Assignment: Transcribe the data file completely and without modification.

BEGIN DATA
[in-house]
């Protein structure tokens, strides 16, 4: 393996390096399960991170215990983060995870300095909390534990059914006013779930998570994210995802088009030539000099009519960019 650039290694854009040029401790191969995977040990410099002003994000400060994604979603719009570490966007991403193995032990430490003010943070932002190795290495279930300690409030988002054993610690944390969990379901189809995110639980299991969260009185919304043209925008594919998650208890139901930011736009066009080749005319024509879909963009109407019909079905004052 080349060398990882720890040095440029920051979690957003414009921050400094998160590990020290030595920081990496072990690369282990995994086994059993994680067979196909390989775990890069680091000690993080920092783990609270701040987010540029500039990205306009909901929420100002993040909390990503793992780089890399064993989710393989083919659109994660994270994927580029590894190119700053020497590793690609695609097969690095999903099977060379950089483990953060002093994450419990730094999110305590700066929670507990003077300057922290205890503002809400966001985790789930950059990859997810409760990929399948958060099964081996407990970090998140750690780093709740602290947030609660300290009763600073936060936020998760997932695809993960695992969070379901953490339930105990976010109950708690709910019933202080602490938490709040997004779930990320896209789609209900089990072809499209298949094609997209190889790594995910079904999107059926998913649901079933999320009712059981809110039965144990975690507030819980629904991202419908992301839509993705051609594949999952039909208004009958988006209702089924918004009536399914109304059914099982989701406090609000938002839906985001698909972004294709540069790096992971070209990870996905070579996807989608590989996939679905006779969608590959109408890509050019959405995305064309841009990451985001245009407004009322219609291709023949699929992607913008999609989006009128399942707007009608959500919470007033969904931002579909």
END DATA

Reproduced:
[in-house]
């Protein structure tokens, strides 16, 4: 393996390096399960991170215990983060995870300095909390534990059914006013779930998570994210995802088009030539000099009519960019 650039290694854009040029401790191969995977040990410099002003994000400060994604979603719009570490966007991403193995032990430490003010943070932002190795290495279930300690409030988002054993610690944390969990379901189809995110639980299991969260009185919304043209925008594919998650208890139901930011736009066009080749005319024509879909963009109407019909079905004052 080349060398990882720890040095440029920051979690957003414009921050400094998160590990020290030595920081990496072990690369282990995994086994059993994680067979196909390989775990890069680091000690993080920092783990609270701040987010540029500039990205306009909901929420100002993040909390990503793992780089890399064993989710393989083919659109994660994270994927580029590894190119700053020497590793690609695609097969690095999903099977060379950089483990953060002093994450419990730094999110305590700066929670507990003077300057922290205890503002809400966001985790789930950059990859997810409760990929399948958060099964081996407990970090998140750690780093709740602290947030609660300290009763600073936060936020998760997932695809993960695992969070379901953490339930105990976010109950708690709910019933202080602490938490709040997004779930990320896209789609209900089990072809499209298949094609997209190889790594995910079904999107059926998913649901079933999320009712059981809110039965144990975690507030819980629904991202419908992301839509993705051609594949999952039909208004009958988006209702089924918004009536399914109304059914099982989701406090609000938002839906985001698909972004294709540069790096992971070209990870996905070579996807989608590989996939679905006779969608590959109408890509050019959405995305064309841009990451985001245009407004009322219609291709023949699929992607913008999609989006009128399942707007009608959500919470007033969904931002579909």